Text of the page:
Vintage Cookbooks

Our Cook Book and Home Economics Collection has many gems, and a few are highlighted below.

Pilgrim Cook Book

“Stewed chicken without mashed potatoes, and pork without apple sauce loose half their zest.” This is according to the Pilgrim Cook Book published by Chicago’s Pilgrim Evangelical Lutheran Church Ladies’ Aid Society in 1921. With 700 recipes, you can find Sausage in Potato Boxes (p. 31), Blitz Torte (p. 123), Cough Syrup (p. 130), and Sauerkraut Candy (p. 145).

If you’re stuck at home with a sick person, you might want to check out Food for the invalid and the convalescent published in 1912. If Beef Juice (p. 19) and Meat Jelly (p.26) don’t make your ward feel better, you might want to try the Cracker Gruel (p. 33). In case you didn’t realize, “Vegetables and fruit, while they do not contain much nourishment, are necessary to prevent some diseases.” And the authors would also like you to know that, among other things, beer and pickles are bad for children.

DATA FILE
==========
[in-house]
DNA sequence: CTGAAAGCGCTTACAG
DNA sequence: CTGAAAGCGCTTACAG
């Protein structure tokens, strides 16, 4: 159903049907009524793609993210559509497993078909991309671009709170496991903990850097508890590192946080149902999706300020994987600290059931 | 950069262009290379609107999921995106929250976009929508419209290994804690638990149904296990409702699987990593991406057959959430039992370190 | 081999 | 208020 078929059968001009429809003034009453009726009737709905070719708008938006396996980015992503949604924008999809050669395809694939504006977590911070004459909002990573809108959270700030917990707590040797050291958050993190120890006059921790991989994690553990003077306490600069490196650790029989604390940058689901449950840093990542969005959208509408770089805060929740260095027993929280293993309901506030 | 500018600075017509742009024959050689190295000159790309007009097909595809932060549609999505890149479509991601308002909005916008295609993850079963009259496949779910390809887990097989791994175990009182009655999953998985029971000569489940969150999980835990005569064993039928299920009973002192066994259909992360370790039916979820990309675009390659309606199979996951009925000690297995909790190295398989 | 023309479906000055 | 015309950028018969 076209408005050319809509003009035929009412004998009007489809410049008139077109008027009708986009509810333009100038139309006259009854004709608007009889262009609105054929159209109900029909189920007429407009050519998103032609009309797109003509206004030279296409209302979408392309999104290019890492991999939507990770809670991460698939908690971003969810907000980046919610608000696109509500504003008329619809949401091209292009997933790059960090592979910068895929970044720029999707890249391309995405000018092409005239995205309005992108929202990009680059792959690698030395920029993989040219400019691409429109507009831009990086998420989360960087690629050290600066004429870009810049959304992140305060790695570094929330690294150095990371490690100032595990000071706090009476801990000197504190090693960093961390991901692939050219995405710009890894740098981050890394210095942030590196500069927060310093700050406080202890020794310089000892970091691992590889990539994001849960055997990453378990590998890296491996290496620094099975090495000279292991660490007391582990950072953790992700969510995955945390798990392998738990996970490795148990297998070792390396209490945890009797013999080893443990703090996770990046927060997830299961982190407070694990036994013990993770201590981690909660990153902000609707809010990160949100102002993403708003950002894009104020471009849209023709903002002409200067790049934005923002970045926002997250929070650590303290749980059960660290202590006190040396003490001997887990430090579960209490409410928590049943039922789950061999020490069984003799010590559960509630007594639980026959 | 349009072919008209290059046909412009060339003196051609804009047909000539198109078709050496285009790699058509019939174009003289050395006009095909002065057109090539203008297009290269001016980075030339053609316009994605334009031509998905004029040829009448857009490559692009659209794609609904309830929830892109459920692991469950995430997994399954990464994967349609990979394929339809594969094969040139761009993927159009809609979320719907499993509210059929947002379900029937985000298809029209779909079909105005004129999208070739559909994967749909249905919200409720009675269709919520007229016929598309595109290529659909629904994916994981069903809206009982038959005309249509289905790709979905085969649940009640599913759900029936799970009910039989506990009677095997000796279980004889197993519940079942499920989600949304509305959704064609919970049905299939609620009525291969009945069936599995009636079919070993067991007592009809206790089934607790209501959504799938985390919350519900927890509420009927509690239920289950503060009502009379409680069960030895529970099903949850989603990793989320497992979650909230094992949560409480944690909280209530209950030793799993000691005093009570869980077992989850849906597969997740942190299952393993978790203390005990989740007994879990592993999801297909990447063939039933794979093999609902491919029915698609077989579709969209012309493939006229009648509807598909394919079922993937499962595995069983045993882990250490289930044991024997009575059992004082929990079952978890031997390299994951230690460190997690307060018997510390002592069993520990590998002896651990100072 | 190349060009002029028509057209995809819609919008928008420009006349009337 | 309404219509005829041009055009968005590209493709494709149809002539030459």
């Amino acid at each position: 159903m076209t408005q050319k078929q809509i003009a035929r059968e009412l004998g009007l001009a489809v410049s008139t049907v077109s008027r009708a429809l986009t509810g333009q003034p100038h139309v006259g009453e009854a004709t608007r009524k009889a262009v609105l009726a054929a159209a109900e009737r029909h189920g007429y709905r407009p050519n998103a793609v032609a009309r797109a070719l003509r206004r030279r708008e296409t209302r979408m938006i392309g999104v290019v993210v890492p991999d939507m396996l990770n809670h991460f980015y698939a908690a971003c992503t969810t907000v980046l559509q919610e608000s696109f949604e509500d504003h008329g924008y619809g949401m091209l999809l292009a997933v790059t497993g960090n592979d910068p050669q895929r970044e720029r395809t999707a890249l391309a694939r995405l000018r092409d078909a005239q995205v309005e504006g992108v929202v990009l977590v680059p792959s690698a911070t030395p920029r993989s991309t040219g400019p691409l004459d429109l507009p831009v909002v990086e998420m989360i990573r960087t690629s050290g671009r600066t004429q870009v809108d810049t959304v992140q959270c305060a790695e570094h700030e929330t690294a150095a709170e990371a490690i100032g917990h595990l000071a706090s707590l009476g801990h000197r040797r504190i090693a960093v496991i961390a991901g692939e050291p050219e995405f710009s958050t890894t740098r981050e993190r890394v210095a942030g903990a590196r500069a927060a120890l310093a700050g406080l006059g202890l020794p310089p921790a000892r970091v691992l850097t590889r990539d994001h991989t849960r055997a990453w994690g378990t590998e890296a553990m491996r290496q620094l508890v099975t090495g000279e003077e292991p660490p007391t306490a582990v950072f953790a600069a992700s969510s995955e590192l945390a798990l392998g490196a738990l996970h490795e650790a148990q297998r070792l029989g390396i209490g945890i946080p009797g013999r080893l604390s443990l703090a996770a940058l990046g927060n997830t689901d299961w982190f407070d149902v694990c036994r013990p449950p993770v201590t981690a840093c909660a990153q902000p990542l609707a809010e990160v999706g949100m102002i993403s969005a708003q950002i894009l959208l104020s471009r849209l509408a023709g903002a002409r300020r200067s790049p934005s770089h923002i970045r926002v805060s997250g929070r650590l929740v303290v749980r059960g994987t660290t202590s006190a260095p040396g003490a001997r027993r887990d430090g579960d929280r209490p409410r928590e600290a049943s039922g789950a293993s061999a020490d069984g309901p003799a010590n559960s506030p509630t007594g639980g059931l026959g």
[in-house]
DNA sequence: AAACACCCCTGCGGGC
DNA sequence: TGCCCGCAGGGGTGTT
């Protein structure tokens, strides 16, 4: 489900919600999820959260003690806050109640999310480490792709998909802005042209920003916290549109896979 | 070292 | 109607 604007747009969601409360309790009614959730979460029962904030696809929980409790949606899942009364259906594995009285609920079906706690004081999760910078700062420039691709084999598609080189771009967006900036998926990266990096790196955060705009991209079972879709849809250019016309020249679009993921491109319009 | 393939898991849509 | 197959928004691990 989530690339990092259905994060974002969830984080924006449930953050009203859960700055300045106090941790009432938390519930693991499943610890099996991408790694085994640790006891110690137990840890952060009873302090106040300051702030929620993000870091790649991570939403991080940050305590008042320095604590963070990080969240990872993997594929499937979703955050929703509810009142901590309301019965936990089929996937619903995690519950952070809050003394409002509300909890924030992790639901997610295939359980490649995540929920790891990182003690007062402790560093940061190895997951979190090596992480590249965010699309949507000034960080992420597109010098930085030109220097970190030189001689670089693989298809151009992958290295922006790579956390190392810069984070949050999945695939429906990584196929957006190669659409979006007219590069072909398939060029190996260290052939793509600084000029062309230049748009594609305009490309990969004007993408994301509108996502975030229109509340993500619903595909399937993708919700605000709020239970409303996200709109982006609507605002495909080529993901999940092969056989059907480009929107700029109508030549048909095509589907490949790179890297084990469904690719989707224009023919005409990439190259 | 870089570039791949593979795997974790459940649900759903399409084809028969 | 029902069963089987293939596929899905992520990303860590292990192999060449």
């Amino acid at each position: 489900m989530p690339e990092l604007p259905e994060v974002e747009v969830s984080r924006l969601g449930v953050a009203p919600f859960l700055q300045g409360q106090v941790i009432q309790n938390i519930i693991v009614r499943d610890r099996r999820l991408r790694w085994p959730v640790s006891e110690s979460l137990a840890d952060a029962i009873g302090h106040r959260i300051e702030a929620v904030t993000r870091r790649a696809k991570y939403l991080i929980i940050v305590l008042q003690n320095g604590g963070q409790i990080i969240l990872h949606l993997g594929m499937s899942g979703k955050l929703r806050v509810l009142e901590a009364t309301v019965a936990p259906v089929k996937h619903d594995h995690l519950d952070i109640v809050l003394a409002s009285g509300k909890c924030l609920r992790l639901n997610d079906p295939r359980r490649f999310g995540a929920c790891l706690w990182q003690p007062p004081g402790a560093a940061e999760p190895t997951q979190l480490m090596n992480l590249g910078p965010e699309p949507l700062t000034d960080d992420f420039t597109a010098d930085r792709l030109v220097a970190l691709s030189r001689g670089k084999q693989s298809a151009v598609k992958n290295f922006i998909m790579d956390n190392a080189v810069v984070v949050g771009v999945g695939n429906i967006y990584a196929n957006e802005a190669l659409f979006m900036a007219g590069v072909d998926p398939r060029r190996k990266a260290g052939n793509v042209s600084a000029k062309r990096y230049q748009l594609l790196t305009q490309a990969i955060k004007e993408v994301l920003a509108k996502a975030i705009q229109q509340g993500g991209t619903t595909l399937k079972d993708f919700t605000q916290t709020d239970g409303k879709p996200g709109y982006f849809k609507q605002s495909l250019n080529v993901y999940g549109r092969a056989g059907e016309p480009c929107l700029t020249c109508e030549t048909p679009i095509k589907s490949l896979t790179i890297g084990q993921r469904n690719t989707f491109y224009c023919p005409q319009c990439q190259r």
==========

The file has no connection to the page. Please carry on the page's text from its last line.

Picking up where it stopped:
Betty Crocker Betty Crocker’s Cookbook for boys & girls (1975) shows kids how to prepare all kinds of nifty meals and snacks, including Pigs in a Blanket (p. 112), Three Men In A Boat (p.123), Cabage Wedgies (p. 163), and Ice Cream Cone Cakes (p. 18).

The 1906 book A bachelors cupboard; containing crumbs culled from the cupboards of the great unwedded has a great many pieces of wisdom to impart along with its recipes. Among them: “The day of of the ‘dude’ has passed and the weakling is relegated to his rightful sphere in short order” (p. 2). Once you’re done laughing at the intro, try a saucy recipe like Bed-Spread For Two (p. 75) – be sure to turn to page 76 and read the beginning of the recipe for Chilely for a little giggle. Then move on to some more manly recipes like Indian Devil Mixture (p. 78), Hot Birds (p. 83) and Finnan Haddie (p. 99). On a more sober note, you can read about some of the San Francisco restaurants that were destroyed during the 1906 earthquake starting on page 85.

And finally, you can cook just about anything in a paper bag, including Frog Legs (p. 53), Bacon and Bananas (p. 70), and Omelettes ( p. 88). Check out the 1912 cookbook Standard paper-bag cookery for more ideas.

— Alexis

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